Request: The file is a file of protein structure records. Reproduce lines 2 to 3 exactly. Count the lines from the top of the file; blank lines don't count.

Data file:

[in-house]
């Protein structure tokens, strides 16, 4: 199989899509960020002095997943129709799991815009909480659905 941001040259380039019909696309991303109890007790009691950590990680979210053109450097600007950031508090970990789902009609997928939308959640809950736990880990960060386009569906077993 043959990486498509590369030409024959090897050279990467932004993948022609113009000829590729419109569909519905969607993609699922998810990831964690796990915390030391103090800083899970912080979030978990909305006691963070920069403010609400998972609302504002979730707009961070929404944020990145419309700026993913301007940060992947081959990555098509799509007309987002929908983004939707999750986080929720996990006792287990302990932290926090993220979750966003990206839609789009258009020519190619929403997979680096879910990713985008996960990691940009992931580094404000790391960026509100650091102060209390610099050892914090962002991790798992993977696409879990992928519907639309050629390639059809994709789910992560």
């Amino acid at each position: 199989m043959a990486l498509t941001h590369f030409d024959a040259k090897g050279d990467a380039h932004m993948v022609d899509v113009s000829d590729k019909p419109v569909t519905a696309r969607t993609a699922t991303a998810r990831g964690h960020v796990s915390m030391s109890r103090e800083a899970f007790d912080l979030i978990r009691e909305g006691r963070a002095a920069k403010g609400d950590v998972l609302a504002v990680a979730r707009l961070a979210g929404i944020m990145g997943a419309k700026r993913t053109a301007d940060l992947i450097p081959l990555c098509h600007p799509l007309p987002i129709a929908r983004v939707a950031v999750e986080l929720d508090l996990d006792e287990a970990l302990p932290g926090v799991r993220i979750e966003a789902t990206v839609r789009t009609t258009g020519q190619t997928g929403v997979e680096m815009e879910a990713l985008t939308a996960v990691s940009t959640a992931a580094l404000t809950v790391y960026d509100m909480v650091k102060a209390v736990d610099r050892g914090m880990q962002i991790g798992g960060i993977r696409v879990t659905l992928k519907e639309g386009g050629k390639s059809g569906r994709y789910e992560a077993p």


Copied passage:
């Protein structure tokens, strides 16, 4: 199989899509960020002095997943129709799991815009909480659905 941001040259380039019909696309991303109890007790009691950590990680979210053109450097600007950031508090970990789902009609997928939308959640809950736990880990960060386009569906077993 043959990486498509590369030409024959090897050279990467932004993948022609113009000829590729419109569909519905969607993609699922998810990831964690796990915390030391103090800083899970912080979030978990909305006691963070920069403010609400998972609302504002979730707009961070929404944020990145419309700026993913301007940060992947081959990555098509799509007309987002929908983004939707999750986080929720996990006792287990302990932290926090993220979750966003990206839609789009258009020519190619929403997979680096879910990713985008996960990691940009992931580094404000790391960026509100650091102060209390610099050892914090962002991790798992993977696409879990992928519907639309050629390639059809994709789910992560």
């Amino acid at each position: 199989m043959a990486l498509t941001h590369f030409d024959a040259k090897g050279d990467a380039h932004m993948v022609d899509v113009s000829d590729k019909p419109v569909t519905a696309r969607t993609a699922t991303a998810r990831g964690h960020v796990s915390m030391s109890r103090e800083a899970f007790d912080l979030i978990r009691e909305g006691r963070a002095a920069k403010g609400d950590v998972l609302a504002v990680a979730r707009l961070a979210g929404i944020m990145g997943a419309k700026r993913t053109a301007d940060l992947i450097p081959l990555c098509h600007p799509l007309p987002i129709a929908r983004v939707a950031v999750e986080l929720d508090l996990d006792e287990a970990l302990p932290g926090v799991r993220i979750e966003a789902t990206v839609r789009t009609t258009g020519q190619t997928g929403v997979e680096m815009e879910a990713l985008t939308a996960v990691s940009t959640a992931a580094l404000t809950v790391y960026d509100m909480v650091k102060a209390v736990d610099r050892g914090m880990q962002i991790g798992g960060i993977r696409v879990t659905l992928k519907e639309g386009g050629k390639s059809g569906r994709y789910e992560a077993p």